Anybody who has ever worked for the company — either on a production line in Tobaccoville or in an office downtown — can tell you that Reynolds (the maker of Camel cigarettes was (and is) a good employer that pays better than fair wages.

The company has also been generous to — and good for — Winston-Salem, dating to the days when it and heirs of old Richard Joshua himself helped convince Wake Forest College (and its medical school) to relocate.

That’s important to note in light of the news that Reynolds is donating the majority of its Whitaker Park manufacturing campus to a nonprofit established to find new uses and new tenants for the property that should have lasting benefits for years.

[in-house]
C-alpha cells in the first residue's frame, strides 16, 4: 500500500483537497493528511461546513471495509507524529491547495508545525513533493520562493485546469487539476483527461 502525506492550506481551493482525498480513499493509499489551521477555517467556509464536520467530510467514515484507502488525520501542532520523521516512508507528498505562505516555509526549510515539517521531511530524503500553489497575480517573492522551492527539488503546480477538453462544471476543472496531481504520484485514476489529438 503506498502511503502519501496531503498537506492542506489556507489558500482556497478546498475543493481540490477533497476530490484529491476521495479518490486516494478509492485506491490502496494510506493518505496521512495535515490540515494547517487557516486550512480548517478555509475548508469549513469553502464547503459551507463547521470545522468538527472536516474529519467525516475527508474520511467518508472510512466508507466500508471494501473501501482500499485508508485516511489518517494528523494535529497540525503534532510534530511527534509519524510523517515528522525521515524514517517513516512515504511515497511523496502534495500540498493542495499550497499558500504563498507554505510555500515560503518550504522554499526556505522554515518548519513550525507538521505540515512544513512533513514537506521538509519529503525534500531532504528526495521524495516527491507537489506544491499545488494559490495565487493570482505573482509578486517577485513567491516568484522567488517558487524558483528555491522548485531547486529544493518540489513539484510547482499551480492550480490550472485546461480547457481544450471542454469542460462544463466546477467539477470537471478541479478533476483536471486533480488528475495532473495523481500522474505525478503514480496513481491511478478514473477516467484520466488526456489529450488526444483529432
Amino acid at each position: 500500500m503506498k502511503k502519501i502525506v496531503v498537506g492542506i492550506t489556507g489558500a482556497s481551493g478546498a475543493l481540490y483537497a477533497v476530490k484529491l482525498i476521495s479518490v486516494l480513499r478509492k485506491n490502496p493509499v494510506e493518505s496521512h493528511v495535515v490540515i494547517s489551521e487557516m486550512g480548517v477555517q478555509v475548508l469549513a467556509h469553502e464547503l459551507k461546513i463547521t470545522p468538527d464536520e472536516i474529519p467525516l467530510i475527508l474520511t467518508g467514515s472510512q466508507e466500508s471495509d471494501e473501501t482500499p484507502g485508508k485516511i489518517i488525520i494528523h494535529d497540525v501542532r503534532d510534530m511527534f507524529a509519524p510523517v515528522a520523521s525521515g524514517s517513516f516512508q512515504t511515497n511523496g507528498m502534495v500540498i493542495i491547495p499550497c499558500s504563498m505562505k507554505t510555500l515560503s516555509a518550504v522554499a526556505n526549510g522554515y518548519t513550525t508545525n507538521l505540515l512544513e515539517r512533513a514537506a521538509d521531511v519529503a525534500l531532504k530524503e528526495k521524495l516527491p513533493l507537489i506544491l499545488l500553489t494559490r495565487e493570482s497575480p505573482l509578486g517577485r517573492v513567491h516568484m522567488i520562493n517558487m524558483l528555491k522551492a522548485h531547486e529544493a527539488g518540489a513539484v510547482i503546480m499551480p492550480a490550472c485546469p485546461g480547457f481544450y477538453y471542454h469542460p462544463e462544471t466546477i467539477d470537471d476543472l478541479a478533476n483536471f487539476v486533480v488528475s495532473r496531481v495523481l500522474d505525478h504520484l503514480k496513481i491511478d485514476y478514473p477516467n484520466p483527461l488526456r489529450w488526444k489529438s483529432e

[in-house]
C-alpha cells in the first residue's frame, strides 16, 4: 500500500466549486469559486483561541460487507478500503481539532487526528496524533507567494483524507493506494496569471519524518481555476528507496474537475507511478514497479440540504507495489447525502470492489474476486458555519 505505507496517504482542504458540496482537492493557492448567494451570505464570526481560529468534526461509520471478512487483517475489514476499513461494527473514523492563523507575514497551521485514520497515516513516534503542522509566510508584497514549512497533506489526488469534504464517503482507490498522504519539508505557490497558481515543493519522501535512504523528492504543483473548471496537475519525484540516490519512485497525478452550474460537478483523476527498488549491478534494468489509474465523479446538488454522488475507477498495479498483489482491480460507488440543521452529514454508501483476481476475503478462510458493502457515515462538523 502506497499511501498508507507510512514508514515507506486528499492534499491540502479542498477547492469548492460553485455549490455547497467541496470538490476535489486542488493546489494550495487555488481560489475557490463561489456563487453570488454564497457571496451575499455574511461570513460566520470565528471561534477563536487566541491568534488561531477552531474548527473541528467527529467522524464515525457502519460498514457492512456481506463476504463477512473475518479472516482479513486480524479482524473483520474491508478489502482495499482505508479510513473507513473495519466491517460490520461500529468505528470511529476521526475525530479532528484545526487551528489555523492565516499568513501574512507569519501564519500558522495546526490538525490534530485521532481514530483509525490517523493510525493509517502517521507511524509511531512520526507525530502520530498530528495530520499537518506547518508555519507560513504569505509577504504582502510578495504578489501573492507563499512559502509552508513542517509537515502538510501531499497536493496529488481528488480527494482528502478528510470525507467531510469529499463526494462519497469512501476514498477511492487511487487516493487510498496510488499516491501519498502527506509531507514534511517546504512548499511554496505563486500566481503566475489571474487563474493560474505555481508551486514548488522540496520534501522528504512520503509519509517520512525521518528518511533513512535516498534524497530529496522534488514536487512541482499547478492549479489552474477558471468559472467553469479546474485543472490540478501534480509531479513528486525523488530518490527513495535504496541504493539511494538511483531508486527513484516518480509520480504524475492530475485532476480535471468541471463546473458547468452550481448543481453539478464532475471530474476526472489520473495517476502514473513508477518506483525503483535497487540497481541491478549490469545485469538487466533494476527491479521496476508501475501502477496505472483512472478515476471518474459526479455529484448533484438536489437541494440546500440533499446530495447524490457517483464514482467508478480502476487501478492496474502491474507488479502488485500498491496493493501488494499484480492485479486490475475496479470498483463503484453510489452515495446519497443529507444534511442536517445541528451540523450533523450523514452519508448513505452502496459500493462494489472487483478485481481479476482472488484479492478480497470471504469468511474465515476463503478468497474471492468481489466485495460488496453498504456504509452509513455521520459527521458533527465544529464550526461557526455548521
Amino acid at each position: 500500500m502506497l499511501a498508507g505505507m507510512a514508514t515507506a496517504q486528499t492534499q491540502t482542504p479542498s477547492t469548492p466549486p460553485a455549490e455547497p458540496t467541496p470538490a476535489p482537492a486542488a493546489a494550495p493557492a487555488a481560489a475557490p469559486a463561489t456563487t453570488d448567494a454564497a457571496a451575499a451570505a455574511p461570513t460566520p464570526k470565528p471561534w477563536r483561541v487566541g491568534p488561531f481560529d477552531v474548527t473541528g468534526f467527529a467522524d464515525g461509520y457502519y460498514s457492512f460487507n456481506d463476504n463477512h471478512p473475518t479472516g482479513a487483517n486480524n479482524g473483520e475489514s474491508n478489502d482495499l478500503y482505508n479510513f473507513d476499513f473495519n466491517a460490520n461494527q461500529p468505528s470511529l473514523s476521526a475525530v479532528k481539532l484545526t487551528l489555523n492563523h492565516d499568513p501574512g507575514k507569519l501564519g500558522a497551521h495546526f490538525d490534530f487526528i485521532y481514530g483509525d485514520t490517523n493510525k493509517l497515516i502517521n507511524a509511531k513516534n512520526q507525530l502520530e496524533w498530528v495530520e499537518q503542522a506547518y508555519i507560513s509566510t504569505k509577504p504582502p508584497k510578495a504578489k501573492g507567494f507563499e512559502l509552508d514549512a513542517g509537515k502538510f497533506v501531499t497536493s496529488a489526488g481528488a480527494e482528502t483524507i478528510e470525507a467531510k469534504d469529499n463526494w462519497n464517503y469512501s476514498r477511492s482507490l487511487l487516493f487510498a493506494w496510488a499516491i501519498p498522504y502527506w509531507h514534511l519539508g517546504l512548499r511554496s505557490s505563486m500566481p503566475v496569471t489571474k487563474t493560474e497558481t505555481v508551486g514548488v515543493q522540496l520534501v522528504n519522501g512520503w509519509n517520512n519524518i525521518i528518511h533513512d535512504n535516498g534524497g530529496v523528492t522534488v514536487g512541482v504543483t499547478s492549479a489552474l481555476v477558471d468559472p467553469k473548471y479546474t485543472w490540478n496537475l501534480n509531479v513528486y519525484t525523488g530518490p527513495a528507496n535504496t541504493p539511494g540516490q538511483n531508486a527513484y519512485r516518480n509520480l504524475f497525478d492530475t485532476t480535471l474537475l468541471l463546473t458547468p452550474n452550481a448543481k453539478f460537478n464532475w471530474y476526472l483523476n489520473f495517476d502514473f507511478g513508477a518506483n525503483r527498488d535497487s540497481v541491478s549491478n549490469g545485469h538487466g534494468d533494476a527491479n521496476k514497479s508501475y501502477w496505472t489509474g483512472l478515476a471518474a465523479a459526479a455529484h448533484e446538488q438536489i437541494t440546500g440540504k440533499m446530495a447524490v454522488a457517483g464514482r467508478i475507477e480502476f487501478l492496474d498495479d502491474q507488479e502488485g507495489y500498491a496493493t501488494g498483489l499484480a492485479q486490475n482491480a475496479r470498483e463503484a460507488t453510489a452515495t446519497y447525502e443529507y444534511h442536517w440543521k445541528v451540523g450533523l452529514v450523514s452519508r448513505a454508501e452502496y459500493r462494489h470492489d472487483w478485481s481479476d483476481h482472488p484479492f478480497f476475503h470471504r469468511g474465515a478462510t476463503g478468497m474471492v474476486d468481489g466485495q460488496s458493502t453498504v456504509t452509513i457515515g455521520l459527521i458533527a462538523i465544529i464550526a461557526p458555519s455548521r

The particulars read like this: 120 acres of prime commercial industrial land and buildings with about 1.7 million square feet. “We believe that 10,000 to 15,000 new jobs can be created in the repurposed Whitaker Park area,” Mayor Allen Joines said after the announcement was made.

Of course, the gift wasn’t an act of pure altruism made simply from the goodness of Reynolds’ corporate heart.

It stands to reap tax benefits in two ways. First, Reynolds will remove from its books property valued by the county tax assessor at $52.3 million. (That number likely will be adjusted downward because the company is hanging onto part of one of the three parcels in the donation, and the tax value of the divided parcel hasn’t been calculated yet.)

Still, that will likely be more than $500,000 saved annually in local property taxes. That sounds like a lot but to a company the size of Reynolds, it’s pocket change.